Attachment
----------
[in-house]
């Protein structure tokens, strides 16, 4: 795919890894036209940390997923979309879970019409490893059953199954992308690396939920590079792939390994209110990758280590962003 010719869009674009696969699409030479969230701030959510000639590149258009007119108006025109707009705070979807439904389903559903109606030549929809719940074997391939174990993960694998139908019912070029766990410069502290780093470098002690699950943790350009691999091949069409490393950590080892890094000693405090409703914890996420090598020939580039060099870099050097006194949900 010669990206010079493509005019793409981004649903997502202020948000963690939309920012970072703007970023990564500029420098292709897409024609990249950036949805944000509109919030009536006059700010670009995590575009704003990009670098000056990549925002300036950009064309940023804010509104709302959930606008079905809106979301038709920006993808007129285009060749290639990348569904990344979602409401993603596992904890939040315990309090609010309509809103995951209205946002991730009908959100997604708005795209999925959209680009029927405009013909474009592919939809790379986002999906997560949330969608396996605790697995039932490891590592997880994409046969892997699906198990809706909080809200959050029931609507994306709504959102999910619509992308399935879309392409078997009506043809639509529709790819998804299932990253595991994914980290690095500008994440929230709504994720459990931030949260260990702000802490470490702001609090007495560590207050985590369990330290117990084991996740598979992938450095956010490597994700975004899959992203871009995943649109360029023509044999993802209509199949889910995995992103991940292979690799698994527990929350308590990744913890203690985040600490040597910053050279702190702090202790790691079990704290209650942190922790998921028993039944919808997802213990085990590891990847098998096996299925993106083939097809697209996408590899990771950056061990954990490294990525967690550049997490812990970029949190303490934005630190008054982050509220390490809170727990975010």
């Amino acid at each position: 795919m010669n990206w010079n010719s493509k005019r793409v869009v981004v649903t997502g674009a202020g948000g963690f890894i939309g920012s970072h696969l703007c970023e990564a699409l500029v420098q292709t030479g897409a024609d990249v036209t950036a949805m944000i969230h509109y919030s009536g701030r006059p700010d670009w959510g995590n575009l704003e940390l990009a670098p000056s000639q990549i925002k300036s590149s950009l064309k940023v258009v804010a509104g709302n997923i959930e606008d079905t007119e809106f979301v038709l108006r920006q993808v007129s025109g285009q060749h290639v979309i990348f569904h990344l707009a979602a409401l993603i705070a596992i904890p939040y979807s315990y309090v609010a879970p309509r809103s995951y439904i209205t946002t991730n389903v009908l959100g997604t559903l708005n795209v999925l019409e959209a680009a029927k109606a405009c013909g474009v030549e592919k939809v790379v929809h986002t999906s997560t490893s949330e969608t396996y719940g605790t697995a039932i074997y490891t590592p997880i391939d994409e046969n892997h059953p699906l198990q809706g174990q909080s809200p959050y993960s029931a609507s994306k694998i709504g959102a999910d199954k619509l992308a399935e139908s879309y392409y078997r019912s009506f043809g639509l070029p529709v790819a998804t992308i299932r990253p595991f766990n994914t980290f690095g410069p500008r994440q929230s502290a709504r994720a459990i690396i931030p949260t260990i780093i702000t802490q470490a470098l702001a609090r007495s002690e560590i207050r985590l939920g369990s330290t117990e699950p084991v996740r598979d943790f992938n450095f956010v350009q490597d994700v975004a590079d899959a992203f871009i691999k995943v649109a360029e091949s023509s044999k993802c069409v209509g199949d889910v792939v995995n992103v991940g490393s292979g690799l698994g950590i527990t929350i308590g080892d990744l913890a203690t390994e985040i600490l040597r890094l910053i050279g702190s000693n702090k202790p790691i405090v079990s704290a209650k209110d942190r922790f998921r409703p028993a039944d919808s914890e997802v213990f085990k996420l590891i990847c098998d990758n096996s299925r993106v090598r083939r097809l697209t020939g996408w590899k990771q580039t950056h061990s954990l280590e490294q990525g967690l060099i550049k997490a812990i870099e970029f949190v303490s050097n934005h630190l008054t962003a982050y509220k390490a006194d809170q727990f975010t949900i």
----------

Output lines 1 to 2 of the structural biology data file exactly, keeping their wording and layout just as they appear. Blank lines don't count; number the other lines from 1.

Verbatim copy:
[in-house]
């Protein structure tokens, strides 16, 4: 795919890894036209940390997923979309879970019409490893059953199954992308690396939920590079792939390994209110990758280590962003 010719869009674009696969699409030479969230701030959510000639590149258009007119108006025109707009705070979807439904389903559903109606030549929809719940074997391939174990993960694998139908019912070029766990410069502290780093470098002690699950943790350009691999091949069409490393950590080892890094000693405090409703914890996420090598020939580039060099870099050097006194949900 010669990206010079493509005019793409981004649903997502202020948000963690939309920012970072703007970023990564500029420098292709897409024609990249950036949805944000509109919030009536006059700010670009995590575009704003990009670098000056990549925002300036950009064309940023804010509104709302959930606008079905809106979301038709920006993808007129285009060749290639990348569904990344979602409401993603596992904890939040315990309090609010309509809103995951209205946002991730009908959100997604708005795209999925959209680009029927405009013909474009592919939809790379986002999906997560949330969608396996605790697995039932490891590592997880994409046969892997699906198990809706909080809200959050029931609507994306709504959102999910619509992308399935879309392409078997009506043809639509529709790819998804299932990253595991994914980290690095500008994440929230709504994720459990931030949260260990702000802490470490702001609090007495560590207050985590369990330290117990084991996740598979992938450095956010490597994700975004899959992203871009995943649109360029023509044999993802209509199949889910995995992103991940292979690799698994527990929350308590990744913890203690985040600490040597910053050279702190702090202790790691079990704290209650942190922790998921028993039944919808997802213990085990590891990847098998096996299925993106083939097809697209996408590899990771950056061990954990490294990525967690550049997490812990970029949190303490934005630190008054982050509220390490809170727990975010």